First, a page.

Wednesday, 28 March 2012

Next up - the dark heart of the rural USA

When people ask me what my next movie project is going to be, unfortunately I'm rarely able to give them a straight answer. For example, if I was to say "I don't know", you wouldn't believe it, would you? I wouldn't believe it, myself. But it's actually the truth.

The world of independent movie-making is a strange beast. Schedules are chopped and changed constantly. Deadlines often have no connection with reality. Remuneration can seem like an abstract concept which only exists in a 'parallel universe' version of whichever project you happen to be working on.

It's certainly the case that if you're trying to make a living in this field, you can't afford to tie yourself down to any one job at a time. Hence, the only honest answer to this question must be: "Hell, I'm working on loads of movies at the present time, and any one of them - I don't know which - could come out next!"

Most people who regularly check this column will know that THE DEVIL'S ROCK 2 is definitely in the pipeline (sequel to THE DEVIL’S ROCK, extensive items concerning which can be found in the next edition of FANGORIA, as evidenced by the various page excerpts and cuts-outs reprinted here for your delectation). However, THE DEVIL'S ROCK 2 is still at an early stage of development - a bit earlier than I'm totally happy with, if I'm honest (there are times when you just want to rumble, you know) - so other projects may now take precedence, and one of these is an adaptation of the best-selling horror novel, DARK HOLLOW, by BRIAN KEENE.

I've been working on this project for some time with PAUL CAMPION, director of THE DEVIL’S ROCK and THE DEVIL'S ROCK 2, and the script is now in such a sttate of readiness that the good chap is busy hawking it around our favourite finance houses to raise the necessary green. Details regarding our progress and in fact all aspects of this development can be tracked on our specially dedicated DARK HOLLOW FACEBOOK PAGE.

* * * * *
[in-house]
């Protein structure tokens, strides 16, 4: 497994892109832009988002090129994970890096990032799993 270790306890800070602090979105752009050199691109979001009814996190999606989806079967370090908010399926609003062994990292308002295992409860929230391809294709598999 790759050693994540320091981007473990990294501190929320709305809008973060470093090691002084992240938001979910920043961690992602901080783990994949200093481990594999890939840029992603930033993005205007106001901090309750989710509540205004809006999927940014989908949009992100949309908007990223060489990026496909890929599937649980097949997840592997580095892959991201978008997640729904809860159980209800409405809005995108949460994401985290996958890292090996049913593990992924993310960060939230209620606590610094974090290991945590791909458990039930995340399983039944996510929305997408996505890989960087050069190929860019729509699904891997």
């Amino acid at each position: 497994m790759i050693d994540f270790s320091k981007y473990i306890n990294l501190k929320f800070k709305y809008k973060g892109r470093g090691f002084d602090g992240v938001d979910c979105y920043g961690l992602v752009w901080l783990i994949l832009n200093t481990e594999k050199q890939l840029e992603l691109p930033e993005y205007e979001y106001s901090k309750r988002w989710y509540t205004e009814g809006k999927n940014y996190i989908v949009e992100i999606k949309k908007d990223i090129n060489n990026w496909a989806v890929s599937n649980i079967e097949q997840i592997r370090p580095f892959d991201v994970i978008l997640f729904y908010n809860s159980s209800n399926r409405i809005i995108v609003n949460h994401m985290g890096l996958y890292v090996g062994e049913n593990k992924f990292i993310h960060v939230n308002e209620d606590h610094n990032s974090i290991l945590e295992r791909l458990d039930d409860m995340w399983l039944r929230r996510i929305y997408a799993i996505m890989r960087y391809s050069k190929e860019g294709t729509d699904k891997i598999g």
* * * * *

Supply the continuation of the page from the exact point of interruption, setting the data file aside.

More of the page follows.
For those who haven't read DARK HOLLOW, it tells the tale of a peaceful rural community populated primarily by contented middle-class folks (and a bumpkin or two), whose quiet lives are suddenly shattered when an eerie woodland being is summoned to their side by an ancient curse ...

On the basis of this (hopefully tantalising) thumbnail outline, you could easily be forgiven for thinking that DARK HOLLOW is set in the heart of the English countryside. But guess again. Original author, BRIAN KEENE, one of my best pals Stateside, is a Pennyslvania boy born and bred, and he set his spooky, and at times rather sexy, tale in the land he loves and knows best.

I'll not say any more about this, except that it's a lush, adult-themed faerie tale, filled with magic, mystery and blood - yep, plenty of that - but also redolent of forest mythology and ancient, rural lore. It's also got some hot chicks in it too (sorry, Brian, that was a cheap shot - but I believe in getting the audience's attention any way I can).

Check back here for regular updates, or look on the DARK HOLLOW FACEBOOK PAGE, which we will be packing with details as often as we can.

Thursday, 15 March 2012

The damnation game: writing horror films

Folk keep on asking me where we're at with the sequel to THE DEVIL’S ROCK.

Well, unfortunately I can't satisfy those of you who are already looking for a release date, flattering though it is to be asked such a question. But check out the image on the left.